Oil demand in the U.S. is “rather good, with refinery throughput quite impressive,” said Andrey Kryuchenkov, an analyst at VTB Capital in London. Refining runs are near highs for the year, he said. “Fuel demand has been on the mend.”
WTI for August delivery rose as much as 42 cents and was at $106.54 a barrel in electronic trading on the New York Mercantile Exchange as of 11:40 a.m. London time. The volume of all futures traded was 8 percent below the 100-day average. The contract gained 37 cents yesterday to $106.32, the highest close since July 10.
Brent for August settlement, which expires today, was up 41 cents at $109.50 a barrel on the London-based ICE Futures Europe exchange. The more active September future rose 36 cents to $108.44. The European benchmark grade was at a premium of $2.97 to WTI. The spread was $1.99 on July 10, the narrowest based on closing prices since November 2010.
Fuel SuppliesWTI surged to $107.45 a barrel in intraday trading on July 11, the highest price since March 2012, after EIA data showed U.S. crude stockpiles declined for a second week as refiners boosted processing. Supplies dropped 20.2 million barrels to 373.9 million in the 14 days ended July 5, the largest two-week decline since at least 1982.
U.S. motor-fuel demand typically rises from Memorial Day in the last weekend of May to Labor Day in early September, the nation’s peak vacation season.
Gasoline inventories fell by 1.7 million barrels last week, according to the median estimate of eight analysts surveyed by Bloomberg. Distillate supplies, including heating oil and diesel, probably gained by 1.5 million barrels.
Factory OutputThe American Petroleum Institute is scheduled to release separate inventory data today at 4:30 p.m. in Washington. The industry group collects stockpile information on a voluntary basis from operators of refineries, bulk terminals and pipelines. The government requires that reports be filed with the EIA for its weekly survey.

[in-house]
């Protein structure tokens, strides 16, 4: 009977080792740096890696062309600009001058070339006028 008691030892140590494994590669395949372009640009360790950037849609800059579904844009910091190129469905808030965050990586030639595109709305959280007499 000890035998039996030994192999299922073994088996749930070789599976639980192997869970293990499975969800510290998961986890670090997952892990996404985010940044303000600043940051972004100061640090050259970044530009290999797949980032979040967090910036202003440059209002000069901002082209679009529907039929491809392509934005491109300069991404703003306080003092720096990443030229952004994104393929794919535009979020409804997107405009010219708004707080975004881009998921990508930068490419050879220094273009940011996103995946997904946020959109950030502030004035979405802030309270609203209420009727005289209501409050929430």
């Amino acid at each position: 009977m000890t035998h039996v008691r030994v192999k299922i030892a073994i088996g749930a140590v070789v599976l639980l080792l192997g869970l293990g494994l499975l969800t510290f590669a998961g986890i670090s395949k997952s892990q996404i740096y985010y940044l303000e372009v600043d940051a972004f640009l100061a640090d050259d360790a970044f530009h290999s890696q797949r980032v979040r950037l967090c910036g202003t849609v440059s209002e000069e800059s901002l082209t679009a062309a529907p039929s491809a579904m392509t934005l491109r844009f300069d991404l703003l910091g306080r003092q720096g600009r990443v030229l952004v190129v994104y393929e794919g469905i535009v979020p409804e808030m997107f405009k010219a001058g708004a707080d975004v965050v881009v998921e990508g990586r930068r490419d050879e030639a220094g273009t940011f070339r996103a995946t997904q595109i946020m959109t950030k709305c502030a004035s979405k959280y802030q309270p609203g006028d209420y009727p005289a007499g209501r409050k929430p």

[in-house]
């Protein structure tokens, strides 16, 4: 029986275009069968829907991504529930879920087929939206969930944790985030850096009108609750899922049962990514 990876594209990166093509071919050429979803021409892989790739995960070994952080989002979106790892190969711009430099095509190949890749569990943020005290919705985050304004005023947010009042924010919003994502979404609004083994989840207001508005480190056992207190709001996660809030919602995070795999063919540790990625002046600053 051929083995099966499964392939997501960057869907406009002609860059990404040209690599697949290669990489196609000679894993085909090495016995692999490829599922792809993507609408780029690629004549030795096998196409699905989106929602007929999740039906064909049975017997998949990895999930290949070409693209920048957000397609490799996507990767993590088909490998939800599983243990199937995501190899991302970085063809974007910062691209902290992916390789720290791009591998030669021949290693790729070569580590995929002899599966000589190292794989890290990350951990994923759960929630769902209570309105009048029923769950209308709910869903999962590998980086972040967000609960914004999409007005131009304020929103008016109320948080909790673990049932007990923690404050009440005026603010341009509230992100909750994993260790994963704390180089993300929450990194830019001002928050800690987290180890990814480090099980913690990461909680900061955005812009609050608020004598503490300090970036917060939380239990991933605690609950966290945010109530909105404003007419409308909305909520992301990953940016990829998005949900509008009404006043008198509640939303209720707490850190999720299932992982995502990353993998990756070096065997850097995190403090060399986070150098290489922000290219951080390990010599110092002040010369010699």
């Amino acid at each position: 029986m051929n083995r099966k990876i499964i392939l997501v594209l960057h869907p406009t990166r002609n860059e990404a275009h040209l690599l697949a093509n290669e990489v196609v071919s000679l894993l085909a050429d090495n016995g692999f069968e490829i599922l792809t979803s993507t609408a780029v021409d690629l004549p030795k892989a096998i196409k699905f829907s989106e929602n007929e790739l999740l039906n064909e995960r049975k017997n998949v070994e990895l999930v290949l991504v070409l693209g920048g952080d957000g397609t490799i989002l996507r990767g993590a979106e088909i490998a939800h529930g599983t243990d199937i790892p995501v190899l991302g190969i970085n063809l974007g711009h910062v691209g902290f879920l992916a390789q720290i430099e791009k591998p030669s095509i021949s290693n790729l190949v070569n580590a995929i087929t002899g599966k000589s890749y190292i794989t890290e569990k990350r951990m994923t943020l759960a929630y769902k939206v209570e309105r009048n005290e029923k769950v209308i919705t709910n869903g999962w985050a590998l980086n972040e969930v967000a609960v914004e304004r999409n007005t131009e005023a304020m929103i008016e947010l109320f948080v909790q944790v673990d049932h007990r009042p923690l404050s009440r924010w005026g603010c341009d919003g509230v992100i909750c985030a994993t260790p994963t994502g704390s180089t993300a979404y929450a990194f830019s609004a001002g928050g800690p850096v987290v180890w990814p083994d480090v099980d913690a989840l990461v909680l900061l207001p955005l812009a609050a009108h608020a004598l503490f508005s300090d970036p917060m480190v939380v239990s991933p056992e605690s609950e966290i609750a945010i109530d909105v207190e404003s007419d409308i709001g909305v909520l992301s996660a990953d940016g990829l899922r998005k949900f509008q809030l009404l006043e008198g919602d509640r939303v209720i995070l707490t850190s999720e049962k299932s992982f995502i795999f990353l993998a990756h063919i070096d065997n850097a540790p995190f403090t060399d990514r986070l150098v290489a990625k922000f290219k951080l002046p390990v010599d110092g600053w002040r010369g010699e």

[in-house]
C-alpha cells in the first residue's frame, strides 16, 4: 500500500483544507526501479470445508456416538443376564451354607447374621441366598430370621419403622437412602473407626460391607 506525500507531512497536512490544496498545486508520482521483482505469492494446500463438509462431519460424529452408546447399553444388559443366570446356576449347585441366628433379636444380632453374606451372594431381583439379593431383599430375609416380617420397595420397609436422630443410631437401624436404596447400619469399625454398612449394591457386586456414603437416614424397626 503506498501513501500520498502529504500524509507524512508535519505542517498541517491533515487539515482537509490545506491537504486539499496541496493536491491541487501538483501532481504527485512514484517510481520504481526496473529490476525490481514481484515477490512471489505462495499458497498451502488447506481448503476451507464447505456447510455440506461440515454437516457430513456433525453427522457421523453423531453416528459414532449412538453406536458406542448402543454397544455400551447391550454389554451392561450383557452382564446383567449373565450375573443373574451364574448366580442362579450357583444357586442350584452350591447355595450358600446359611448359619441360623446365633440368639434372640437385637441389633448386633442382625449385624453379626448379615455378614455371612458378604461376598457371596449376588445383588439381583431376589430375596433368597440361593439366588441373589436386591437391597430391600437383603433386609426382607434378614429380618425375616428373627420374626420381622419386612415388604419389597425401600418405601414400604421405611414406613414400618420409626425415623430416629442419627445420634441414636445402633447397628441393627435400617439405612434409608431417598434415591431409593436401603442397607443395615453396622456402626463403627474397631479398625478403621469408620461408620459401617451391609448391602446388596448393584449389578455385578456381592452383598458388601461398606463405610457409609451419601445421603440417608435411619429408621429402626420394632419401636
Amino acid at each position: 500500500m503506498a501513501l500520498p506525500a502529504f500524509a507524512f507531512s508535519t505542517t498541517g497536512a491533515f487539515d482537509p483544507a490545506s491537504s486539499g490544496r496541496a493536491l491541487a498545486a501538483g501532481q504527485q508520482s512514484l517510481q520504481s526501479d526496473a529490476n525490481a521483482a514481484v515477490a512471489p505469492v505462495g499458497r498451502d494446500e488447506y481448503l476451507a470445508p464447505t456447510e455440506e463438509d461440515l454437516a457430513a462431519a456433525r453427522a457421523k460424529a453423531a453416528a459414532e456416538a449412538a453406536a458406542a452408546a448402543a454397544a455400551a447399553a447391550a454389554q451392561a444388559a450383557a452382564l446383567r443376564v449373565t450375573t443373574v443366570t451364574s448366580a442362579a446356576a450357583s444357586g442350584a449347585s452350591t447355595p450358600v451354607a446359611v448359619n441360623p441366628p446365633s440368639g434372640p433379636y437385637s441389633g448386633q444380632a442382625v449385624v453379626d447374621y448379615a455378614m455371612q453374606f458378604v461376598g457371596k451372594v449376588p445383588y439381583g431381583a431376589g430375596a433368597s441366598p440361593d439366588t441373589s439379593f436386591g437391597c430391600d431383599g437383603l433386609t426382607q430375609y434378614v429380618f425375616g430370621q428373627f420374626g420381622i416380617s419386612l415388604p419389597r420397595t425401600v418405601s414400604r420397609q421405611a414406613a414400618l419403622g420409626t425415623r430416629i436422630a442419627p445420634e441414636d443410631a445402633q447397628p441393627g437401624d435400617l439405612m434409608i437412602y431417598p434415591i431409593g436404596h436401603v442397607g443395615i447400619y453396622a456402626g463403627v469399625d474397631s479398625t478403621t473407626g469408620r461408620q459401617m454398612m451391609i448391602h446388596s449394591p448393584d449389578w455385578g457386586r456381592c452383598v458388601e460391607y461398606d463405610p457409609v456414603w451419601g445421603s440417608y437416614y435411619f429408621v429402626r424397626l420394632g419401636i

Regular, unleaded gasoline at U.S. filling stations climbed 14.7 cents from a week earlier to $3.639 a gallon, the highest price since June 10 and 32 percent above the five-year average, the EIA said on its website yesterday. This week’s gain was the biggest since Feb. 4.
U.S consumer prices increased 1.6 percent from a year earlier in June, after a 1.4 percent gain in May, according to the median estimate of economists surveyed by Bloomberg News before the Labor Department releases its figures today at 8:30 a.m. in Washington. That is below the Federal Reserve’s 2 percent goal.
The U.S. accounted for 21 percent of global oil consumption last year, compared with 11 percent for China, the second-largest consumer, the International Energy Agency said July 11 in its latest oil-market report.
Goldman Sachs Group Inc. said risks to Brent prices have shifted “to the upside” amid political threats to supply and production losses in the Organization of Petroleum Exporting Countries. Reduced output in Libya, Iraq and Nigeria have the potential to limit the availability of oil, according to an e-mailed report. The bank forecast Brent will trade at an average of $105 a barrel in the second half.
Some analysts are predicting Brent will hit $110/bbl this week.
Market analysts last week pointed to political issues in Egypt and fears of Middle East supply disruptions to explain an oil price rally that saw a 5 percent gain for Brent and a rise of 6.7 percent for U.S. crude futures, but as Brent heads towards $110/bbl this week, CNBC reports some market watchers are instead predicting a downward price correction.
"I expect that the run-up is almost over," said Mark Waggoner, President of Excel Futures, Inc. in Bend, Oregon.
"Look for WTI to break back below $100 next week. Demand is still not as high as it could be. The push to fill retail outlets should be done now (ahead of the high-demand U.S. summer driving season, which runs from runs from around late May to early September)."
And despite U.S. fuel stockpiles reported to be in seasonal decline, analysts say they are still above the upper limit of the average range for this time of year.
The good news for buyers of marine fuel in the primary bunkering ports is that, despite rising bunker prices during the week, the relative gains were not as much as those made by crude.
Prices for key grade 380 cSt bunker fuel in Singapore seem to have been particularly slow to respond, perhaps helped by fuel oil stocks that hit a 39-month high towards the end of last month.
Data from Ship & Bunker showed Friday's price for IFO380 at the port of $590.50 per metric tonne (pmt) was just $2.50 higher than the previous week, compared to week-on-week gains in Rotterdam and Houston of $12.50 and $10.50 respectively.
For the first six months of the year the product in Rotterdam has been, on average, priced around $20 pmt lower than Singapore, but on Friday that spread had narrowed to just $1.50 pmt lower.
Russia, the world’s biggest energy exporter, will probably boost duties on most oil shipments abroad by 2.8 percent on July 1 after Urals crude prices rose.
The standard export duty may increase to $369.20 a metric ton, or about $50.37 a barrel, from $359.30 a ton this month, according to Bloomberg calculations based on oil price data from the Finance Ministry.